Recovery from fatigue

I appear to have recovered from the fatigue that had hamstrung me in mid August. In recent weeks I have described the way in which my return to training following the episode of illness in June and July was thwarted by a peculiar inability to raise my heart rate during exercise.  I found it very difficult to maintain a pace faster than around 6 min/Km. The most dramatic illustration of the problem occurred in the final stages of a staircase session on the elliptical cross –trainer, when I found it crushingly difficult to maintain an output of 240 watts for 4 minutes.  When I subsequently examined the record of my heart rate, I discovered that it had reached 143 bpm at the 200 watt step on the staircase, and had not risen at all when I increased the power output to 240 watts, resulting in the need to generate the additional power via anaerobic metabolism.  The Poincare plot of R-R intervals between successive heart beats demonstrated extensive spread of the points across the 45 degree line, confirming excessive parasympathetic output.  My parasympathetic nervous system was clamping my output in an apparently over-vigilant attempt to protect my heart from doing too much work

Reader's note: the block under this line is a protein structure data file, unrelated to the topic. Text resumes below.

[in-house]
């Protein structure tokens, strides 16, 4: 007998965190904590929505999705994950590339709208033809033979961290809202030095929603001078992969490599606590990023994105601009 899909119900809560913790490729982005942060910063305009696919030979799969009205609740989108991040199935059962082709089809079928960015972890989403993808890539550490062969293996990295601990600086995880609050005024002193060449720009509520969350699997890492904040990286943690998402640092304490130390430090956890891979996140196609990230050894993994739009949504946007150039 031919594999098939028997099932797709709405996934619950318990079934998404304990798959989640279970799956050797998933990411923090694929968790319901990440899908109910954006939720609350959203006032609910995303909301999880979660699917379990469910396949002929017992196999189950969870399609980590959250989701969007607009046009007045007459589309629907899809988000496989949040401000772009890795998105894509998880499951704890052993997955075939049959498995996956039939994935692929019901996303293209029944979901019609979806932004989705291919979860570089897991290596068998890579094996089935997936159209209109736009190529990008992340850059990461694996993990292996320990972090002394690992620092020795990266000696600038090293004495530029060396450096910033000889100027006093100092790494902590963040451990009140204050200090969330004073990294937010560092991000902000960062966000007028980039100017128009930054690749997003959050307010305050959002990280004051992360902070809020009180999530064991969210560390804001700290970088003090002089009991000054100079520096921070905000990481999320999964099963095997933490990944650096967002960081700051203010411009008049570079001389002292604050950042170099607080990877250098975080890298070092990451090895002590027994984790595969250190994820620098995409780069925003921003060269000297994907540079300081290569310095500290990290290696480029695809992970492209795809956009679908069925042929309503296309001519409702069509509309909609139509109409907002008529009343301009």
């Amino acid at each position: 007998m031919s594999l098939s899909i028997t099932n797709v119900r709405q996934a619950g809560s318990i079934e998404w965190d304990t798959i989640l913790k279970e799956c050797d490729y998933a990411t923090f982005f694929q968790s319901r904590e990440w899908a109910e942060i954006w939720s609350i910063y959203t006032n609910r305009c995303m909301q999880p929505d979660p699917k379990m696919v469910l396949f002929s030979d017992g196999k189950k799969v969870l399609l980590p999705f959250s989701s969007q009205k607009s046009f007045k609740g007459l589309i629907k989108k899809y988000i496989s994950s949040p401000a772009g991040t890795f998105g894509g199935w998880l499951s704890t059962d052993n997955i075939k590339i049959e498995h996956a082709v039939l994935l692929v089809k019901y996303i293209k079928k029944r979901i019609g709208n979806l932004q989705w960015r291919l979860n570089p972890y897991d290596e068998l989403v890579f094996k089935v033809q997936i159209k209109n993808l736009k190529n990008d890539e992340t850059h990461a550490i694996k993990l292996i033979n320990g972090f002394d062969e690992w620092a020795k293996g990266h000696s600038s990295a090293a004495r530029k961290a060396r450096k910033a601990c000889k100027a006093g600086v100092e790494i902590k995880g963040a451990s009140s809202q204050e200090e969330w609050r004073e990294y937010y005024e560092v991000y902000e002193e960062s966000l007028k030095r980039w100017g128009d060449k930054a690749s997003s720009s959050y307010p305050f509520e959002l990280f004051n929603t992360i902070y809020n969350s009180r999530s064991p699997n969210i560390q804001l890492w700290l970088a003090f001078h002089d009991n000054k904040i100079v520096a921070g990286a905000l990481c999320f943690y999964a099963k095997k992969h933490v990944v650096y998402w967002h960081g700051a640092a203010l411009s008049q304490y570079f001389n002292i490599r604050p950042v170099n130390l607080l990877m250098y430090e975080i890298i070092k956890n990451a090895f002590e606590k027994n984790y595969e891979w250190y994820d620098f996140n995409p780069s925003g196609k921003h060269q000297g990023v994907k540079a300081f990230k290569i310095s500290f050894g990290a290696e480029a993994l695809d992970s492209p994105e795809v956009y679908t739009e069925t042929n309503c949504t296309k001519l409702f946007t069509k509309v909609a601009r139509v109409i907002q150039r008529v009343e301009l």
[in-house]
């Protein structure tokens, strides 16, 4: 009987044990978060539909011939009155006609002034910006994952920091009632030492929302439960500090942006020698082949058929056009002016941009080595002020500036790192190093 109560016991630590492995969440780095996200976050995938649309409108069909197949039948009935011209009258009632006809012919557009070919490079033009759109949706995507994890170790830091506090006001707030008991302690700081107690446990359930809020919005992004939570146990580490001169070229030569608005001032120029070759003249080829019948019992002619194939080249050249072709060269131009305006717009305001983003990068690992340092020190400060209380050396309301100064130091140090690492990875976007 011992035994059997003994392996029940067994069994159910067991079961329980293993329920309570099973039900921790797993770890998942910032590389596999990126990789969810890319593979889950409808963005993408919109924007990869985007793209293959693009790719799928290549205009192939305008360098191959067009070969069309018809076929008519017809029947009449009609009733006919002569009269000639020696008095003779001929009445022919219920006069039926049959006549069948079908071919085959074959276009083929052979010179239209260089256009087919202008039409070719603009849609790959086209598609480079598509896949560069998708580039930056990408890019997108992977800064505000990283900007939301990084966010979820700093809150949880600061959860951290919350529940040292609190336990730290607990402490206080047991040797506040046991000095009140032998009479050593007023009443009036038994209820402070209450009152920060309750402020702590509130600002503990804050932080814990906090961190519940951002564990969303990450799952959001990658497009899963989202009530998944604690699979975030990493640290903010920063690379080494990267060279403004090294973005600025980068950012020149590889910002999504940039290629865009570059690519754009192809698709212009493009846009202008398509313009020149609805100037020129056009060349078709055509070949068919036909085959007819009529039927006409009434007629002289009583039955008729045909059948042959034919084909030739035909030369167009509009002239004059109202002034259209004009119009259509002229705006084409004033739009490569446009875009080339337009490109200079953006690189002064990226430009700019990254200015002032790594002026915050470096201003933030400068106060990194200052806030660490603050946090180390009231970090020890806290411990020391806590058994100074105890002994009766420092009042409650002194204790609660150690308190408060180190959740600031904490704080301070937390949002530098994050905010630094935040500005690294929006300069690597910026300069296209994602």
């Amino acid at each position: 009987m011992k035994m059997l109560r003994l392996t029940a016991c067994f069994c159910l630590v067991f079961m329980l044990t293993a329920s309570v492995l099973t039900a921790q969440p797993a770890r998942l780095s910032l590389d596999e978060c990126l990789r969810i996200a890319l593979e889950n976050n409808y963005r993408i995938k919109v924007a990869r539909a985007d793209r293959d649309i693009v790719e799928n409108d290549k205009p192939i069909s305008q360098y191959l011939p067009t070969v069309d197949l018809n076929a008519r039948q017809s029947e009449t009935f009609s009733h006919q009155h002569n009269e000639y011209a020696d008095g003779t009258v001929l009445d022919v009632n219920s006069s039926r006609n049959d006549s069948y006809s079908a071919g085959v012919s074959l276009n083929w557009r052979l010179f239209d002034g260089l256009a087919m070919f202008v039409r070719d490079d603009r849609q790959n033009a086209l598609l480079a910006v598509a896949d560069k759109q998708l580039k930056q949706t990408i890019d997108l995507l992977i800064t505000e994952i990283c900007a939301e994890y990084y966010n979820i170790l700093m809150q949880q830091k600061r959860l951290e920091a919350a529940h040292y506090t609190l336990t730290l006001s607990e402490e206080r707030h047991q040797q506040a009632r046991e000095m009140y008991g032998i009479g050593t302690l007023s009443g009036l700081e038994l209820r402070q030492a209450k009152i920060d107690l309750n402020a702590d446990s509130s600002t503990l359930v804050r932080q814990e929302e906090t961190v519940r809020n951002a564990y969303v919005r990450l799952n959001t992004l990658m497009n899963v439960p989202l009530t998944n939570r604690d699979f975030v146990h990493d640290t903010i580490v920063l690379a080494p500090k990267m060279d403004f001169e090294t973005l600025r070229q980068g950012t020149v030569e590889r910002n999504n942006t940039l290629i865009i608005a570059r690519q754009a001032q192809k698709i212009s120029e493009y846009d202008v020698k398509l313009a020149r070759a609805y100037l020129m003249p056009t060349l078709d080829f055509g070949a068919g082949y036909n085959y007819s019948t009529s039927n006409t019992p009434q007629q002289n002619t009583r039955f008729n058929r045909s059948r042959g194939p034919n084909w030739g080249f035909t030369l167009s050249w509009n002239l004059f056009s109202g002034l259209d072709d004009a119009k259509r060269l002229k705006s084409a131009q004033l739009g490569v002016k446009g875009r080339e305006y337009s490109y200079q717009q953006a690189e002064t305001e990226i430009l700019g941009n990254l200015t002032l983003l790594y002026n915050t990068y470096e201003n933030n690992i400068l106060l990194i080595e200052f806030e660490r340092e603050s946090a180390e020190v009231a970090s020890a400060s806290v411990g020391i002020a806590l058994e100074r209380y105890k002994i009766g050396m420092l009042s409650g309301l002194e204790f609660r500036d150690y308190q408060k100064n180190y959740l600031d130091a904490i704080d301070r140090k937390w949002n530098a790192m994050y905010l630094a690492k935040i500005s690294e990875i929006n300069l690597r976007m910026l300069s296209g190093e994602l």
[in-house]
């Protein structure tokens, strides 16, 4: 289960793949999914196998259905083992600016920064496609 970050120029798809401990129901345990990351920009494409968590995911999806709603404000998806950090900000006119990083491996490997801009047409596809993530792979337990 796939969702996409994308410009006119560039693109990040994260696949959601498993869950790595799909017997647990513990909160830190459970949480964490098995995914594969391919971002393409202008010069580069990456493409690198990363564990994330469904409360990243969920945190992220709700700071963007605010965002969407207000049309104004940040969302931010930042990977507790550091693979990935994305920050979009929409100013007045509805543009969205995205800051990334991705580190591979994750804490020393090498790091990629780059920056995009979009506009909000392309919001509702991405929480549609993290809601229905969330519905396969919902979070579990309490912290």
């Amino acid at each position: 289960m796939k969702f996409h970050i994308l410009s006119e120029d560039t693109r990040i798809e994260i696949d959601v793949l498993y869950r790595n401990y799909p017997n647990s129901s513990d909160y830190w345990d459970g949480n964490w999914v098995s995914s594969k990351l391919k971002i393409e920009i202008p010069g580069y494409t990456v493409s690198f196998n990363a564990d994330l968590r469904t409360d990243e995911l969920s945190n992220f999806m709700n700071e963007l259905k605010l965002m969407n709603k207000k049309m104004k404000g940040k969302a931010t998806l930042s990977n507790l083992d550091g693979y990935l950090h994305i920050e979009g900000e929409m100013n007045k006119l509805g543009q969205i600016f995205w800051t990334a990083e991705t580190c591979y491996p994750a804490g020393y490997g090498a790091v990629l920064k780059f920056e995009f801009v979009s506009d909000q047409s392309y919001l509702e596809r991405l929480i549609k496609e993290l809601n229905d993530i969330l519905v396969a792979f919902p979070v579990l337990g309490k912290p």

The morning orthostatic tests corroborated the evidence of parasympathetic excess.  The rise in heart rate from resting to standing was typically only 2 or 3 beats per minute, compared with my more usual heart rate rise of around 9-10 BPM.  On one occasion, on the day following a very sluggish 16 KM run, my hear rate was actually lower while standing than when lying down, providing an additional illustration of an excessive parasympathetic response. 

 Today

Today, the pattern was much different. Here is a chart showing my heart rate during the orthostatic test, and also the Poincare plots representing R-R intervals in the 3 minutes before standing and during a 3 minute interval starting 30 seconds after standing (once the immediate heart rate variations associated with the work done in elevating by body had settled).